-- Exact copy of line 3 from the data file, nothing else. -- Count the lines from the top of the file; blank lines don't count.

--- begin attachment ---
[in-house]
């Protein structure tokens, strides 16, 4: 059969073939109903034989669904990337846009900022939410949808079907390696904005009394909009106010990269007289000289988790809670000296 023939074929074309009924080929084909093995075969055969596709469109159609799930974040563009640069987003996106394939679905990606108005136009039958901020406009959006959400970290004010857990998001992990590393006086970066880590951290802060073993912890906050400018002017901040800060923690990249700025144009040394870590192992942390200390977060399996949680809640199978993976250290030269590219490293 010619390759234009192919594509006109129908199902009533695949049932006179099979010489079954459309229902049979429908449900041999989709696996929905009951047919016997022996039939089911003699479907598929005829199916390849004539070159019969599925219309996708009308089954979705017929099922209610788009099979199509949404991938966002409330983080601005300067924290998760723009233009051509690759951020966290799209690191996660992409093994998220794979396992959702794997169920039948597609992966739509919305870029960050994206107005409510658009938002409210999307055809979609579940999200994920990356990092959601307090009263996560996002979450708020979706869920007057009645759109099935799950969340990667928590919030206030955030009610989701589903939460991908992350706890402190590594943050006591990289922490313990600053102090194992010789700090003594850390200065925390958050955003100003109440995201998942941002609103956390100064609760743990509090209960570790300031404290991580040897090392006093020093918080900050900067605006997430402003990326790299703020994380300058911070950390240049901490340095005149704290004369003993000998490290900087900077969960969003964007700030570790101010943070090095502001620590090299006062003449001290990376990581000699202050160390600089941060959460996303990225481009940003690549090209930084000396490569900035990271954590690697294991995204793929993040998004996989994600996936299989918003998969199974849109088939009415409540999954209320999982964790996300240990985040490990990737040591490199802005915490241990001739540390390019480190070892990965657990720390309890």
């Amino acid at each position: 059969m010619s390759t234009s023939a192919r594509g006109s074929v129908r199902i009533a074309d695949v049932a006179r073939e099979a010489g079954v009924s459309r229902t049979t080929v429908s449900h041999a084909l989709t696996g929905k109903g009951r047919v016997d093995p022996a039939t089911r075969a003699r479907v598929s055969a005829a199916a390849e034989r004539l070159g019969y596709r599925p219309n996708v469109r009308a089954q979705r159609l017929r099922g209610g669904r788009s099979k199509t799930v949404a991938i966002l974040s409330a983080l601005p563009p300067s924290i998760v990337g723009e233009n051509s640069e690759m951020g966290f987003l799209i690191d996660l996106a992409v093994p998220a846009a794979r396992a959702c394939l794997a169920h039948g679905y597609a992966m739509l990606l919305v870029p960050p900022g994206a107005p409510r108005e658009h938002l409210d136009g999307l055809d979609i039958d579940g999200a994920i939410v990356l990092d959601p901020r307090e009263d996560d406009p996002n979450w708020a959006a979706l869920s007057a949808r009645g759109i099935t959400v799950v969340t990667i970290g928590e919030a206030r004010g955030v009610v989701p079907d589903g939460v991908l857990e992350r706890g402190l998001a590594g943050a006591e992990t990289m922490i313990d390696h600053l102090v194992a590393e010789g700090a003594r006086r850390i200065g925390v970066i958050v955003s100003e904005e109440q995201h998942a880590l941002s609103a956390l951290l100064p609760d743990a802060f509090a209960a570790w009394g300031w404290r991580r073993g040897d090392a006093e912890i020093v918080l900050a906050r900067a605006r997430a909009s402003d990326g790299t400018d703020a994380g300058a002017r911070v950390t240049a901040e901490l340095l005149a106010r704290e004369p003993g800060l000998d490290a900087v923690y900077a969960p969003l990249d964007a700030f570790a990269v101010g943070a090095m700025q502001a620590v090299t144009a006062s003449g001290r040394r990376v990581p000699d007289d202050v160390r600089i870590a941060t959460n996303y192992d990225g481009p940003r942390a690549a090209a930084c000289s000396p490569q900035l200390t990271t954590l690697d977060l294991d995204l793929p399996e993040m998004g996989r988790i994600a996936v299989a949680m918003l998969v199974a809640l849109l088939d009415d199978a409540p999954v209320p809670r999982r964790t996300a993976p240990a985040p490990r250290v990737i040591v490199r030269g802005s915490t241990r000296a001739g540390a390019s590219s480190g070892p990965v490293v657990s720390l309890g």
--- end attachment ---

């Amino acid at each position: 059969m010619s390759t234009s023939a192919r594509g006109s074929v129908r199902i009533a074309d695949v049932a006179r073939e099979a010489g079954v009924s459309r229902t049979t080929v429908s449900h041999a084909l989709t696996g929905k109903g009951r047919v016997d093995p022996a039939t089911r075969a003699r479907v598929s055969a005829a199916a390849e034989r004539l070159g019969y596709r599925p219309n996708v469109r009308a089954q979705r159609l017929r099922g209610g669904r788009s099979k199509t799930v949404a991938i966002l974040s409330a983080l601005p563009p300067s924290i998760v990337g723009e233009n051509s640069e690759m951020g966290f987003l799209i690191d996660l996106a992409v093994p998220a846009a794979r396992a959702c394939l794997a169920h039948g679905y597609a992966m739509l990606l919305v870029p960050p900022g994206a107005p409510r108005e658009h938002l409210d136009g999307l055809d979609i039958d579940g999200a994920i939410v990356l990092d959601p901020r307090e009263d996560d406009p996002n979450w708020a959006a979706l869920s007057a949808r009645g759109i099935t959400v799950v969340t990667i970290g928590e919030a206030r004010g955030v009610v989701p079907d589903g939460v991908l857990e992350r706890g402190l998001a590594g943050a006591e992990t990289m922490i313990d390696h600053l102090v194992a590393e010789g700090a003594r006086r850390i200065g925390v970066i958050v955003s100003e904005e109440q995201h998942a880590l941002s609103a956390l951290l100064p609760d743990a802060f509090a209960a570790w009394g300031w404290r991580r073993g040897d090392a006093e912890i020093v918080l900050a906050r900067a605006r997430a909009s402003d990326g790299t400018d703020a994380g300058a002017r911070v950390t240049a901040e901490l340095l005149a106010r704290e004369p003993g800060l000998d490290a900087v923690y900077a969960p969003l990249d964007a700030f570790a990269v101010g943070a090095m700025q502001a620590v090299t144009a006062s003449g001290r040394r990376v990581p000699d007289d202050v160390r600089i870590a941060t959460n996303y192992d990225g481009p940003r942390a690549a090209a930084c000289s000396p490569q900035l200390t990271t954590l690697d977060l294991d995204l793929p399996e993040m998004g996989r988790i994600a996936v299989a949680m918003l998969v199974a809640l849109l088939d009415d199978a409540p999954v209320p809670r999982r964790t996300a993976p240990a985040p490990r250290v990737i040591v490199r030269g802005s915490t241990r000296a001739g540390a390019s590219s480190g070892p990965v490293v657990s720390l309890g």